"Vowel" Essays and Research Papers

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Vowel

Vowels Speech sounds can be classified and described in articulatory, acoustic and auditory terms. On the basis of these terms the two broad categories in which the speech sounds in any language can be classified are vowels and consonants. Consonants are best described in articulatory terms because there is some type of closure or narrowing of the air passage to the extent that there is audible friction during the production of that sound. But in case of the production of vowels as there is no closure...

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Classifying the Vowels Sounds of English.

- http://www.indiana.edu/~gasser/L503/vowels.gif Classifying the Vowels Sounds of English The classifcation of vowels is based on four major aspects: Tongue height - according to the vertical position of the tongue (high vowels, also referred to as close; low vowels, also referred to as open; intermediate - close-mid and open-mid) Frontness vs. backness of the tongue - according to the horizontal position of the highest part of the tongue. Lip rounding - whether the lips are rounded...

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Vowels Sounds

Symbols English Speech Sounds: Vowel Sounds Front Vowels 1. / i: / ي - it is found in the words like; eat, tea, seen (long high front spread vowel) 2. / ɪ / - it is found in the words like; bit, pin, silly (short high front spread vowel) 3. /e/ - it is found in the words like; bet, tent, head (short mid front spread vowel). 4. / æ / - cat, fat, dad (short low front spread vowel). Central Vowels 5. /ɜ:/ ۀ - (Position: Central, Lips: Neutral, Long vowel); this may also be shown by the...

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Vowels in English Gramar

Phonetics The English Vowels and Diphthongs There are 5 vowels and 2 semi-vowels (Y and W). But there are from 11 to 20 "vowel sounds" in English, made by one or more vowels in various words. Vowels in the English Alphabet The 5 traditional vowels are A, E, I, O, and U. However, in English the the letters W and Y can also represent vowel sounds, but they don't always do so. Hence, they may be considered vowels "sometimes". Examples with Y and W as vowels: In the word "by" [ˈbɑɪ]...

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Phonetics: Vowel and Stress

and a diphthong? Give some examples. The main difference is that a monophthong is a phoneme that consists of only one ("mono" means one) vowel sound and a diphthong is a phoneme consisting of two ("di" means two) vowel sounds that are "connected" or "linked" to each other. The diphthong starts out with one vowel sound and "glides" into the other vowel sound. These "vocalic glides" are always within one syllable. The monophthongs have a quite stable tongue position. The monophthongs can be either...

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Vowel and Introduction Onomatopoeia

them because of its tremendous number and complex pronunciation system. This small article mainly focus on the origin of onomatopoeia, the function of it and the pronunciation of these words. The most important thing is the connection between the vowel symbol and the sound it indicate. Through examples, I think the main thoughts can be expressed clearly. 1、The Definition and Origin of Onomatopoeia 1.1 The definition of onomatopoeia To learn this word, we'd better refer to some different English...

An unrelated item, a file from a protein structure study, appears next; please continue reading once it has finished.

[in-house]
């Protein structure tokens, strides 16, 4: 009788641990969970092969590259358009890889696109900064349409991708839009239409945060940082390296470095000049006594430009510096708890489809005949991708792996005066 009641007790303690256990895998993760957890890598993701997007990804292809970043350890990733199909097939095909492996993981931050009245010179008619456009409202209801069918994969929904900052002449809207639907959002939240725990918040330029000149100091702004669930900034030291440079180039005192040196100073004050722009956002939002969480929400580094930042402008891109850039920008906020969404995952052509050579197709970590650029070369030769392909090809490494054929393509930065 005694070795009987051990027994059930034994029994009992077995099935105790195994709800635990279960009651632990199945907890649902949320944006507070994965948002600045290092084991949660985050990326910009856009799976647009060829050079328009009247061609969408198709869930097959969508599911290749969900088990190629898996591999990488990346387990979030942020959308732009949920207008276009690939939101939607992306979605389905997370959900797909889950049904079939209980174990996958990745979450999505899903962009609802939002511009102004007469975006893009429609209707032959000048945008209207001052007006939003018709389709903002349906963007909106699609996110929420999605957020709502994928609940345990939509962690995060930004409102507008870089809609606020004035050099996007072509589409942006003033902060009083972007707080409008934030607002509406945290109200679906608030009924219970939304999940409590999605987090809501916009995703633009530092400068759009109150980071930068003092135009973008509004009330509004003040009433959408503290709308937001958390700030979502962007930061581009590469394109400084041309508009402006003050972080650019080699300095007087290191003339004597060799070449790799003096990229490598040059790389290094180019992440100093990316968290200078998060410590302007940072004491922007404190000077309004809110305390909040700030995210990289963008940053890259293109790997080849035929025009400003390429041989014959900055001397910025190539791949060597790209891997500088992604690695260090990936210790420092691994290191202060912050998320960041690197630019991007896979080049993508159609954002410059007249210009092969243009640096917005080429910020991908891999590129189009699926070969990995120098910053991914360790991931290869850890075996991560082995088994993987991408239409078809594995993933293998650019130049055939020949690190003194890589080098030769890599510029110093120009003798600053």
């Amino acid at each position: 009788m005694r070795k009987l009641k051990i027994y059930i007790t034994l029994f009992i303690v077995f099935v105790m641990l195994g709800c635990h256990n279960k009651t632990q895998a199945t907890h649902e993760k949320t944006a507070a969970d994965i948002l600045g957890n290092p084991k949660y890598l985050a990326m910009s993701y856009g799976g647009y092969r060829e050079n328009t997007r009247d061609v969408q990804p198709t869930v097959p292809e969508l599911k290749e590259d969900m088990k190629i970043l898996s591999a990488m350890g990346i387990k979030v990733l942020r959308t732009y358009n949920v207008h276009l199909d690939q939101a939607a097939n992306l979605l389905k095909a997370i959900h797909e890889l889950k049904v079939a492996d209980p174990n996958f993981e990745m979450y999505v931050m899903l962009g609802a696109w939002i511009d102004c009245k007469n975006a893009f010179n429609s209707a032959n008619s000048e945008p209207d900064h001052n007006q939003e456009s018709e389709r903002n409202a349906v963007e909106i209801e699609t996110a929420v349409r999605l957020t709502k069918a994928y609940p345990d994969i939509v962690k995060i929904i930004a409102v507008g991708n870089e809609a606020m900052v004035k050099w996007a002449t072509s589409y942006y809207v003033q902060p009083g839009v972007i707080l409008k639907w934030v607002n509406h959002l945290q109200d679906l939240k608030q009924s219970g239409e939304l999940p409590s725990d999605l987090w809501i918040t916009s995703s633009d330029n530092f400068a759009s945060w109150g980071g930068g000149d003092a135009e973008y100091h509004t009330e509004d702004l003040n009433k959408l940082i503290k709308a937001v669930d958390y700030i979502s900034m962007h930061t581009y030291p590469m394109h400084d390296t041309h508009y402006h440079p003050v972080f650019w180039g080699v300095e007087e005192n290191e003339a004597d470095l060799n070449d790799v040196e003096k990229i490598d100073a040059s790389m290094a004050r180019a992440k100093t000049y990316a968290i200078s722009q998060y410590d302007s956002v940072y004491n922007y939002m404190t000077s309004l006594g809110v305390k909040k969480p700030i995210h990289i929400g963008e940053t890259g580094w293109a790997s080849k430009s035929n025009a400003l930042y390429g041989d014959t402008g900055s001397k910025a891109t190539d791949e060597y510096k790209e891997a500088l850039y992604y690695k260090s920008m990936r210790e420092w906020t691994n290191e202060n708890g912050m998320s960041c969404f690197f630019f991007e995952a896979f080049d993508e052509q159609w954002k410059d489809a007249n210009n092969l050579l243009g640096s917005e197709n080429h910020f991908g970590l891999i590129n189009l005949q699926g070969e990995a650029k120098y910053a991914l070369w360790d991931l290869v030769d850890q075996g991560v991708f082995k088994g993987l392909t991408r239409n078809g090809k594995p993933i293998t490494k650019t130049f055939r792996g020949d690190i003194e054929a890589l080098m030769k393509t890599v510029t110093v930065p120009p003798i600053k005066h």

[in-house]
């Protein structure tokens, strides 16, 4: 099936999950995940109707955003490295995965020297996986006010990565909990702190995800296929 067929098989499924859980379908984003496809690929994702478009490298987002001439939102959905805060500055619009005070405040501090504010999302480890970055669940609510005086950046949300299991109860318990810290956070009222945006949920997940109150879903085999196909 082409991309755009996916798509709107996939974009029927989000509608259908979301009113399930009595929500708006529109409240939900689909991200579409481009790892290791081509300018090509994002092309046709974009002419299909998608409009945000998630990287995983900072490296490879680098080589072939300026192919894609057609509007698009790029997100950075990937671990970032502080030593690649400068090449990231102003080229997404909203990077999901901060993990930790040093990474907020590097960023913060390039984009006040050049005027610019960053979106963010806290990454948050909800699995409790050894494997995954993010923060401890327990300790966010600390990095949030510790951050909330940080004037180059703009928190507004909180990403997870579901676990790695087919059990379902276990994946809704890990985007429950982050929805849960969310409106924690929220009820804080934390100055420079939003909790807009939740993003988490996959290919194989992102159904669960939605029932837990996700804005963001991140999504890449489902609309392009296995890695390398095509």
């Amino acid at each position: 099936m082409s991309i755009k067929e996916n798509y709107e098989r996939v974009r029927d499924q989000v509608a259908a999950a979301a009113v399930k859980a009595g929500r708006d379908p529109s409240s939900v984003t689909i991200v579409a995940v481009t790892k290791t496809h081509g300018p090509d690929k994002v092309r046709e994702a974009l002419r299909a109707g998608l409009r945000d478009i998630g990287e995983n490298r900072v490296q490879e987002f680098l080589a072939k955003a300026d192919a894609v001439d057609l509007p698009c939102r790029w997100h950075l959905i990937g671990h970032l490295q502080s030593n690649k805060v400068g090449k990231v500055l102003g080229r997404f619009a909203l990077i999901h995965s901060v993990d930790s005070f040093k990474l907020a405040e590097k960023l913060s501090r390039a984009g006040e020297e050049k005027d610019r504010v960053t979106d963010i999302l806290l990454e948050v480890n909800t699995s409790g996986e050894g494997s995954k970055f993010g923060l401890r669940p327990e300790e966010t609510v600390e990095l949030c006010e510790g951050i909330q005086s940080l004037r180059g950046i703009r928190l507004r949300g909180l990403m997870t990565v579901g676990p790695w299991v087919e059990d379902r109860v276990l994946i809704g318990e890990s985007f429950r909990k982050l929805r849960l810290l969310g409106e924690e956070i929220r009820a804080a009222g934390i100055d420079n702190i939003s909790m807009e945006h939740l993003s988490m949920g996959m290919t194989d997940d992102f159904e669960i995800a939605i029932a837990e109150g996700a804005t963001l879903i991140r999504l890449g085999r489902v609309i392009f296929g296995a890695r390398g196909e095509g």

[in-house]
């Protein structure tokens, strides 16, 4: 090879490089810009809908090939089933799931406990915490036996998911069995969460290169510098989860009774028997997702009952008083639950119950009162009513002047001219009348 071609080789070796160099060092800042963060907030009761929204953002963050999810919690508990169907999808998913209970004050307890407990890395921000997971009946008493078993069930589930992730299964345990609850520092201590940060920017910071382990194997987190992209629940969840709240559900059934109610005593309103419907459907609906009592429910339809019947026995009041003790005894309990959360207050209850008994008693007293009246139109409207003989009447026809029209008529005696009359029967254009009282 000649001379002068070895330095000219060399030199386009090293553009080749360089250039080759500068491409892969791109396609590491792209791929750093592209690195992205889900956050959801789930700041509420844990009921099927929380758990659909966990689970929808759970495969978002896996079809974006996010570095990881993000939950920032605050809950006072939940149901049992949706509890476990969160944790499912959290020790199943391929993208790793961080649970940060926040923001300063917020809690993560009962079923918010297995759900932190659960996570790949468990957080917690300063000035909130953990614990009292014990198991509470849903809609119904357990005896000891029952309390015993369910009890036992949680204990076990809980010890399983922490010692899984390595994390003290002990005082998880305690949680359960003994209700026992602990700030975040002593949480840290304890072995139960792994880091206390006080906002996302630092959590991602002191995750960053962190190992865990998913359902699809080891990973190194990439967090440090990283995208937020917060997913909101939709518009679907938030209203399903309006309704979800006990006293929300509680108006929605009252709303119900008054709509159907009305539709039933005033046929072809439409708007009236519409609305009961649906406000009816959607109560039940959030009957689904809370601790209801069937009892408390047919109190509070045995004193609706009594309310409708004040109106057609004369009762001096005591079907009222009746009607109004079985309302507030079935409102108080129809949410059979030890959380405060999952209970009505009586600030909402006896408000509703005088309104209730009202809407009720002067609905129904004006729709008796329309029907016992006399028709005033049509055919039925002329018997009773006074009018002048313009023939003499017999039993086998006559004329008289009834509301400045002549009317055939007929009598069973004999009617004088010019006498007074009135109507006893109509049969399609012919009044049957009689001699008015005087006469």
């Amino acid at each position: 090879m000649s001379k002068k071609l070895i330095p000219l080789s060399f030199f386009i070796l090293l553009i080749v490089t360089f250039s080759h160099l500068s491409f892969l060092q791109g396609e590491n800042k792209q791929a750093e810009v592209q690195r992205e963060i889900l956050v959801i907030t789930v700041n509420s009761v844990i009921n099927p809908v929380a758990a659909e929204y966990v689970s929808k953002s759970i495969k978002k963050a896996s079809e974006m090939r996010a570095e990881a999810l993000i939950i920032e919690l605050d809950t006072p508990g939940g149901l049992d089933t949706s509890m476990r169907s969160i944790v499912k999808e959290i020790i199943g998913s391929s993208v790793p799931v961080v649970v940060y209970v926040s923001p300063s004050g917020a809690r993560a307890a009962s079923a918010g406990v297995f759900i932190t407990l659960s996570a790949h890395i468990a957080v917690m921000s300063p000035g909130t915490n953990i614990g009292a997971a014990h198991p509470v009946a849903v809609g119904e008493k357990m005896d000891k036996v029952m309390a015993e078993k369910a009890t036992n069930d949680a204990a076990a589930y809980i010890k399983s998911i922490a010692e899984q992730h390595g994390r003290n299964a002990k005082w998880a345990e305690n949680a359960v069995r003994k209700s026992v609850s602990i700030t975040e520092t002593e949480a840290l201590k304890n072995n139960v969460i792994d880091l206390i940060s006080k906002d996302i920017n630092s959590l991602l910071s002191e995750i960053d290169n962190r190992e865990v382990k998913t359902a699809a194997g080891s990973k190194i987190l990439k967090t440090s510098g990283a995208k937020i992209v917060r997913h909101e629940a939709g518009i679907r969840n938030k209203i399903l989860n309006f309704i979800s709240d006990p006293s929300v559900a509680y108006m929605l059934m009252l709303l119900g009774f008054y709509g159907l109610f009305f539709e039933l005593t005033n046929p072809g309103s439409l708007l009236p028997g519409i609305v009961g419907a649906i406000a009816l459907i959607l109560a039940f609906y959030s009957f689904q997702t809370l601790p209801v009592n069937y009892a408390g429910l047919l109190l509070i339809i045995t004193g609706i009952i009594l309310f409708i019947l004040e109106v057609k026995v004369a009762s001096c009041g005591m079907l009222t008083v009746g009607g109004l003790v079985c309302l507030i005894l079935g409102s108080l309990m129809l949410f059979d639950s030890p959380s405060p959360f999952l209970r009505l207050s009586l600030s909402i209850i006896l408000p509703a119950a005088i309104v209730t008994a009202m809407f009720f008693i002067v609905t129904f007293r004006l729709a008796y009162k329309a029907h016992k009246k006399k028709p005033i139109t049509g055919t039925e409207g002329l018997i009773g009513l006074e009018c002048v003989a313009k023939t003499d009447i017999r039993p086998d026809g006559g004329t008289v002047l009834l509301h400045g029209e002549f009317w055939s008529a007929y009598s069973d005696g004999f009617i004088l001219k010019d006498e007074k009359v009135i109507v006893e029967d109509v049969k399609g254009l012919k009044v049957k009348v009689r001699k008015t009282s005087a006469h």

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Types of English vowels

Introduction Vowel sounds present a considerable challenge to non-native speakers. Spoken English has an unusually high number of vowel sounds - from 5 written vowels (a, e, i, o, u) we produce 19 vowel sounds (see chart below). Do you know how many vowel sounds your language has? If it has less than English, you will need to learn the new sounds. Types of Vowel Sound A vowel sound is made by shaping the air as it leaves the mouth. There are four types of vowel in English: Short monothongs...

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connected speech

prepositions are not usually stressed, and are reduced to keep the stress pattern regular. This means that they are said faster and at a lower volume than stressed syllables, and the vowel sounds lose their purity, often becoming a schwa. The same thing happens with individual words. While stressed syllables maintain the full vowel sound, unstressed syllables are weakened. For example, the letters in bold in the following words can all be pronounced with a schwa (depending on the speaker's accent): support...

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Filipino English

replaced the sound with some other vowel suggested by the spelling.Maybe the reason for this was,since the feature of reducing the value of vowels in unstressed syllables are not present in the Philippines's vernacular languages. Unlike the interviewer,the connections of words are obvious from the interviwee because the last letter of a word especially if it was a vowel is part of first letter or syllable of the word. Another was that the vowel /I/ vowel is usually replaced by /i/ or /e/...

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Analyzing Rhetorical Devices In JFK's speech.

suspicion, let both sides join in creating a new endeavor -- not a new balance of power, but a new world of law -- where the strong are just, and the weak secure, and the peace preserved. Assonance: repetition of vowel sounds in non-rhyming words: “Hear the mellow wedding bells.: (short e vowel sound) Examples: Consonance: repetition of consonant sounds within words or ending words: first & last, odds & ends, short & sweet Examples: Metaphor: implied comparison through a figurative, not literal...

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